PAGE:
The only downside to doing leatherwork is that it requires some specialized tools that can’t necessarily be bought at a nearby store, as sewing or knitting supplies can.

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Cricut and 3D Printing

If you aren’t a very crafty person with a needle and thread or a needle and yarn but still want to sell homemade items, there are other options out there that don’t require these skills.

If you want to make things and don’t mind investing in specialty machines, then you could always go the Cricut route or the 3-D printing route.

A Cricut machine is what you would use to make decals or paper products, and is a good option for those who love to draw and design, and wants to sell those designs without having to paint or draw.

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A 3-D printer started out being used for different types of work, but can now be had for personal use.

It is like a regular printer, but instead of printing on paper, a 3-D printer “prints” out 3-dimensional objects such as toys, parts for existing items, or can even be used to make prosthetic parts for animals.

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Made in the Kitchen

Having homemade items to sell doesn’t have to involve any specialty machines or a lot of knowledge. There are things you can make on your homestead that only require tools that most people already have in their house.

If you prefer to work in the kitchen to make things to sell, there are many options for things to make. If you have a good garden with lots of leftovers, then making jams, jellies, or preserves is a good place to start. Knowing how to preserve your extra produce on the homestead is always a good skill to learn and if you choose to sell the extras, then you’ll have an extra income stream as well.

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Buy a decent smoker and sell jerky, smoked ham, and other products. Always check local laws before selling food stuffs.

If the area in which you live allows you to sell food from your kitchen, then you can also can foods such as meals or meats in Mason jars and then sell them to customers. Other foods you can also sell under cottage laws are baked goods such as breads, sourdough products, or cooked goods such as tamales.

Read more: Pit Barrel Cooker vs Oklahoma Joe

Soaps, Lotions, and Health

If you want to use your kitchen to produce money but prefer not to do much cooking, then there are other products you might be able to make using what is available.

If you have an excess of tallow or lard, then you can convert that into soaps or lotions for selling to the public. These can either be plain or scented with plants that you grow on your homestead, such as lavender or mint.

If you don’t want to make soaps but still want to use the fruits of your homestead, then making items such as tisanes, tinctures, balms, and salves might be more up your alley.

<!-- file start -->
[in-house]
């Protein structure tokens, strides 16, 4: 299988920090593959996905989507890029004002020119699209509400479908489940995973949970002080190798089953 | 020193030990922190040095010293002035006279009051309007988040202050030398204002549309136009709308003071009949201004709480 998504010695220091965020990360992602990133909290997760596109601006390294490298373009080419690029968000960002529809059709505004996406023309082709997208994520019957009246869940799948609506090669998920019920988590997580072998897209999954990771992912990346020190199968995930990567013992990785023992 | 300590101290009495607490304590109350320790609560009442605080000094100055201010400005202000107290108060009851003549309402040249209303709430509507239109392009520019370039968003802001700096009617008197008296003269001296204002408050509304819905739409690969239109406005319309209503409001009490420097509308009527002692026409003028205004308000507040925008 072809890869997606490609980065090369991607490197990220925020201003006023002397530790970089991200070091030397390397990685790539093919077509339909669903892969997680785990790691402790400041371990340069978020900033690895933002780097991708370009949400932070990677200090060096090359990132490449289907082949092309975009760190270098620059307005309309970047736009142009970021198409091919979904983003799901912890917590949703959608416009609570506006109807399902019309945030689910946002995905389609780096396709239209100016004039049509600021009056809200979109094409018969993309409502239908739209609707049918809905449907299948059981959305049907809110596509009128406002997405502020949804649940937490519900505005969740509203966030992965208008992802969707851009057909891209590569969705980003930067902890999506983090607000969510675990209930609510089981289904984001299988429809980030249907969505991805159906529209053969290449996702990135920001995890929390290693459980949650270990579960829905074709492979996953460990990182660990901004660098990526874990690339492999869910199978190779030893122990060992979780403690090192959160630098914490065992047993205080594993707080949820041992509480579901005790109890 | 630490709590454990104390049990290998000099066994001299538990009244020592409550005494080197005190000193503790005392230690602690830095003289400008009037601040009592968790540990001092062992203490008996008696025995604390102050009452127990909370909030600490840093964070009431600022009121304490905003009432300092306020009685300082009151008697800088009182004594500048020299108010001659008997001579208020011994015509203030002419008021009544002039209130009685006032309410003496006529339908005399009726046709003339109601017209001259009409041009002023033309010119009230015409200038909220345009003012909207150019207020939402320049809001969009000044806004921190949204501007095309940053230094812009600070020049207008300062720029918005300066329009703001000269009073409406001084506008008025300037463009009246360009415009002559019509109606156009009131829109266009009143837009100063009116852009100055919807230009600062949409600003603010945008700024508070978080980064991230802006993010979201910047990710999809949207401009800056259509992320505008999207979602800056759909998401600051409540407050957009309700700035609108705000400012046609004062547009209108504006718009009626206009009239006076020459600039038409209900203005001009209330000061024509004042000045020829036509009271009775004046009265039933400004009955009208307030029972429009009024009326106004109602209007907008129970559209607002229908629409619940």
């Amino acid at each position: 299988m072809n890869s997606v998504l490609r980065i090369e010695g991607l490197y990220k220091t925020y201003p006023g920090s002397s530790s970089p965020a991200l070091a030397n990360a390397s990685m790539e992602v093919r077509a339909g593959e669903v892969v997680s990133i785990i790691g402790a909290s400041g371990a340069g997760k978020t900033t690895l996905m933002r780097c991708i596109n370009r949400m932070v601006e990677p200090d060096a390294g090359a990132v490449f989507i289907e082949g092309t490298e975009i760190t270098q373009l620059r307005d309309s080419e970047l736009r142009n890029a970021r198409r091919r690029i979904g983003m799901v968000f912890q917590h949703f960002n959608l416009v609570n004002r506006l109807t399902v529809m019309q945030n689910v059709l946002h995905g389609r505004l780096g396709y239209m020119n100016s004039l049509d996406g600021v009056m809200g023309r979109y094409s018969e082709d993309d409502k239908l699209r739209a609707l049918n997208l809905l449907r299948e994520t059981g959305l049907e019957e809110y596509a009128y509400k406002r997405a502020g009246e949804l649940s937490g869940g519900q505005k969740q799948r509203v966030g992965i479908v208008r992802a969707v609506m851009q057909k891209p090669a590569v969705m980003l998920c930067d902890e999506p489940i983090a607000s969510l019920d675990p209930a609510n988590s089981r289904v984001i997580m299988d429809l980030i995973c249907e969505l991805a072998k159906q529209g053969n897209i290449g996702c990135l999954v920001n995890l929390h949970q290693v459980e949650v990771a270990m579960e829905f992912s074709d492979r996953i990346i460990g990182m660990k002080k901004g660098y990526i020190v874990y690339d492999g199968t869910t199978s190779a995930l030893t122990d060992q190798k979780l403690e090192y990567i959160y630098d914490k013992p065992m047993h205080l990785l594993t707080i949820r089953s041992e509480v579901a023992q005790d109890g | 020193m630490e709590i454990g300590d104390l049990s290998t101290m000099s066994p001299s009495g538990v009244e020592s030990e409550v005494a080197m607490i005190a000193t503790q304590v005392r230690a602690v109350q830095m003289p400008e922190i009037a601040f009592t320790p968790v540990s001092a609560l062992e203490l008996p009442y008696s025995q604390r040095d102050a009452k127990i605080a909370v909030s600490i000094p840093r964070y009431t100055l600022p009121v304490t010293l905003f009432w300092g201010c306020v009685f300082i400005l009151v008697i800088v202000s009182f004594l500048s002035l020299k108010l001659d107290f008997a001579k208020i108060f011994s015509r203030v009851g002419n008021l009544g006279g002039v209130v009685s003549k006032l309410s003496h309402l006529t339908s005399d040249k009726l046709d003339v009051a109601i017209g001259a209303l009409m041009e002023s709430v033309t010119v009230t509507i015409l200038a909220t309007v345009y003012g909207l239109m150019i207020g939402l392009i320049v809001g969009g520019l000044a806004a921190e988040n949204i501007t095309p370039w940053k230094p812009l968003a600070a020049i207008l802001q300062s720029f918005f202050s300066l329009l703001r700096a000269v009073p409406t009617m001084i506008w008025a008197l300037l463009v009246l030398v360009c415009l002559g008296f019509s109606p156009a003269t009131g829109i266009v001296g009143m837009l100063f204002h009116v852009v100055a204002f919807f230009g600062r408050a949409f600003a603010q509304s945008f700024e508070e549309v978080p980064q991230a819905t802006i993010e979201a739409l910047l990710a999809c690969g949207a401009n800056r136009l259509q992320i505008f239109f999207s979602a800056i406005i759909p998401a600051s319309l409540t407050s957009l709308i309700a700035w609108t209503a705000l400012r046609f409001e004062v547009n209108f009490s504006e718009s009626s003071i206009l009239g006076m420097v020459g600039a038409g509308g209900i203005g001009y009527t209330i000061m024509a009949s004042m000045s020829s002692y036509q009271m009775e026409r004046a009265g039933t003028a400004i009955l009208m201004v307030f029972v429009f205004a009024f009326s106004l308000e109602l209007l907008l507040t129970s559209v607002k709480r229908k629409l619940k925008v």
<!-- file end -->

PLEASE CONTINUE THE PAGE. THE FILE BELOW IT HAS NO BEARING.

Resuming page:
Tisanes are like teas, but instead of being made with the tea leaf, they are made with leaves of other plants such as chamomile or mint, and can be a very popular choice of drink. Tinctures, balms, and salves are items that can come in handy as an addition to a good first aid kit on a homestead, or even in a suburban or urban house.

Wood Items

Maybe working in the kitchen or with a sewing machine or knitting isn’t your cup of tea. If that’s the case and you still want to work with your hands, there are other options that can also come in handy on your own homestead.

If you have a lot of trees on your property, or grow trees that have to be pruned occasionally, then selling firewood is a great way to make money and get rid of excess wood on your property.

Many urban and suburban gardeners also love to buy handcrafted objects from small businesses, and such objects can fetch a decent price for the amount of time put into them. If you’re a good woodworker, building items like birdhouses, benches, and garden beds can be a great way to bring some extra money in.

If you want to work with other homesteaders or hobby gardeners, then building chicken coops or beehives might be more up your alley. Woodworking and carpentry are also handy skills to have around the homestead as well.


Welding is another skill that can come in handy, both on the homestead and off. Welding is a specialized skill that pays well, and you will oftentimes get requests to help other homesteaders with projects, as well as do projects for people who may own a business with special needs, or just someone who wants a piece done here and there.

All you need to get started is a welder, and it doesn’t have to be a super fancy one either. Lincoln is one of the best welder brands out there.

Lawn and Garden Care

If you already have the equipment available, mowing lawns or fields is also another option to look at if you’re not a welder or woodworker. You can avail yourself and your chainsaw to chop up firewood for people, prune trees, or offer general chopping help.